Is your workspace social enough?

An organisation’s success is directly correlated to the performance of its people. A suitably-designed Workplace goes a long way towards creating an environment that encourages great ideas and promotes performance.

Today, employees demand a workplace that would facilitate collaboration and creativity. To create a workplace that is in keeping with the demand, traditional notions about workplaces should be unlearnt. The features of the modern workplace are: flexibility, agility, receptivity and sustainability.

Agile workspaces

Alternative and agile workplaces reflect the nature of the company's business. To create such workspaces, one has to reimagine how space and employee functions can be optimised. According to Harvard Business Review, the “office of the future will most likely include highly-networked, shared, multipurpose spaces that redefine boundaries between companies and improve everyone’s performance.”

As employees spend a considerable amount of time at the office, workspaces should be more than chairs, desks and meeting rooms. Still, I often encounter a question -

‘Is an alternative workplace same as hot-desking?’ My answer to this is:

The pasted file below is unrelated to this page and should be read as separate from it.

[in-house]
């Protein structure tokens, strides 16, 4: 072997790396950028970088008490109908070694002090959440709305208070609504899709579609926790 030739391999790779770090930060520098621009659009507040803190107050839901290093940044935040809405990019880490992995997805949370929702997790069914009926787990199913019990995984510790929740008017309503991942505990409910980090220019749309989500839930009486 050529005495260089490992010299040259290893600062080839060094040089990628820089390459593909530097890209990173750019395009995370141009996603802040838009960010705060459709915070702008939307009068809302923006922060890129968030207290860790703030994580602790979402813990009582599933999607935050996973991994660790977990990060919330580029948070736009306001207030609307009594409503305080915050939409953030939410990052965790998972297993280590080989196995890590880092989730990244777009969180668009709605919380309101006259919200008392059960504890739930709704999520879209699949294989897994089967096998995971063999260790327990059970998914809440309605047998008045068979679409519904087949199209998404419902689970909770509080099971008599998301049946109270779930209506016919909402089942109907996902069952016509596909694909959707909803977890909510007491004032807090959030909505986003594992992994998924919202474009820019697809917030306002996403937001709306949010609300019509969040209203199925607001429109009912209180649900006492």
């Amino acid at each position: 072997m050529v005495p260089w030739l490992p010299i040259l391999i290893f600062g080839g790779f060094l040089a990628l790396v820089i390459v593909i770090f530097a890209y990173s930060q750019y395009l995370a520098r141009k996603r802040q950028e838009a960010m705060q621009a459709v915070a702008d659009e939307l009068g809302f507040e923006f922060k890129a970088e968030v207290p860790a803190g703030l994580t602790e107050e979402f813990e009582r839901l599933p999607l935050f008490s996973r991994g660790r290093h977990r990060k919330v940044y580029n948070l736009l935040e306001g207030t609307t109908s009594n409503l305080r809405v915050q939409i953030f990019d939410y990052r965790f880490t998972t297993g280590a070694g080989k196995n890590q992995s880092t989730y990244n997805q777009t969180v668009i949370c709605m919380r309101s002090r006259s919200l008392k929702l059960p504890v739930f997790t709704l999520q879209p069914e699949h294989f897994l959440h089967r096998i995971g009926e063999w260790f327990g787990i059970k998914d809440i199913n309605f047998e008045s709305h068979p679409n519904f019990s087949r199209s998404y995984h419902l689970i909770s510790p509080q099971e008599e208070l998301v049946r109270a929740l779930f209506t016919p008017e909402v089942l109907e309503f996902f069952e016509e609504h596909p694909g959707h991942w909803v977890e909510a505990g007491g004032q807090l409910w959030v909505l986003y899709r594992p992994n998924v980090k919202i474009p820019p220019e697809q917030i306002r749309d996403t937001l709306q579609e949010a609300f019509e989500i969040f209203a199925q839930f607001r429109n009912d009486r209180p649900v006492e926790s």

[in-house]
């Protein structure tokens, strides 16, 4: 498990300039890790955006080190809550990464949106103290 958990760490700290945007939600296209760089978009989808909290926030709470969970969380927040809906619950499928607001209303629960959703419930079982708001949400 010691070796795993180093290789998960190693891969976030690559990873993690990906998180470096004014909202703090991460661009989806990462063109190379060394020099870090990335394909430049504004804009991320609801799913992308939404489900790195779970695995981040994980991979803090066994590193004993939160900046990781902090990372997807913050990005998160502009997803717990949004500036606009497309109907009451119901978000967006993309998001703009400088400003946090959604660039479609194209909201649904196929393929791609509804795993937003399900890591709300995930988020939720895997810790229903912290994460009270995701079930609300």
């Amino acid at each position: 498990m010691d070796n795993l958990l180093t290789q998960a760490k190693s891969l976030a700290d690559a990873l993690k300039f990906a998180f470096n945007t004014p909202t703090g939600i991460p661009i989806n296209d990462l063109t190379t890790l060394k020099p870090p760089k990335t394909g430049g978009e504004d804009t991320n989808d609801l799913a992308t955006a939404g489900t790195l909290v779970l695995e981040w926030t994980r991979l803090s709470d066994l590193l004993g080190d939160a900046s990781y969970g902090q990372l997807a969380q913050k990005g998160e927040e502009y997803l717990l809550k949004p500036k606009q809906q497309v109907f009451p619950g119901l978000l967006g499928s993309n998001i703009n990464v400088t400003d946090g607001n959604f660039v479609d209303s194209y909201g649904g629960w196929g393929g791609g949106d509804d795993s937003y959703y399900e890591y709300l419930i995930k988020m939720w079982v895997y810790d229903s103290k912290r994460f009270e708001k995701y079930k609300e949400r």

a) Agility of a workplace is accelerated modification of real-estate space to suit any business model;

b) Alternative workplaces mean tailoring the programme to the specific needs of an organisation.

Combined, the outcome achieved optimises office space to drive down business costs. Transformed workplace designs should make the life and time spent at offices easier and more pleasant. As a result, employees are encouraged to work, share and innovate in an improved manner. The intent is to trigger the transition of ‘me to we’, which is the key driver of value creation for any business.

To implement a complete workplace transformation, it is important to be experimental and link your organisation’s vision to human behavior. At the same time, it is extremely important to understand the nature of your business.

Collisional conversations

Though technology is a vital tool in today's world to keep teams well-informed, face-to-face encounters more often are proven to enhance productivity and knowledge sharing.

Office designs should give an opportunity for accidental encounters as they lead to collisional conversations, ultimately increasing new thinking. Light and space are the other two things that will immediately catch your attention when you walk into any office. Hence, considerble attention to proper lighting and providing enough space are key to having a good workspace.

Organisations should offer a variety of places to encourage employees to move away from their desks, change postures, use standing work desks or explore other work areas such as open co-working spaces, private areas and working cafés.

Apart from the tangible benefits of real-estate cost reduction, implementing workplace strategy gives a plethora of invisible qualitative benefits such as improved employee productivity, satisfaction and retention.

I believe offices of the future will be designed more by sociologists than architects.

(Anshul Jain is Managing Director at Cushman & Wakefield India.)

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Printable version | Dec 2, 2020 3:59:02 PM |

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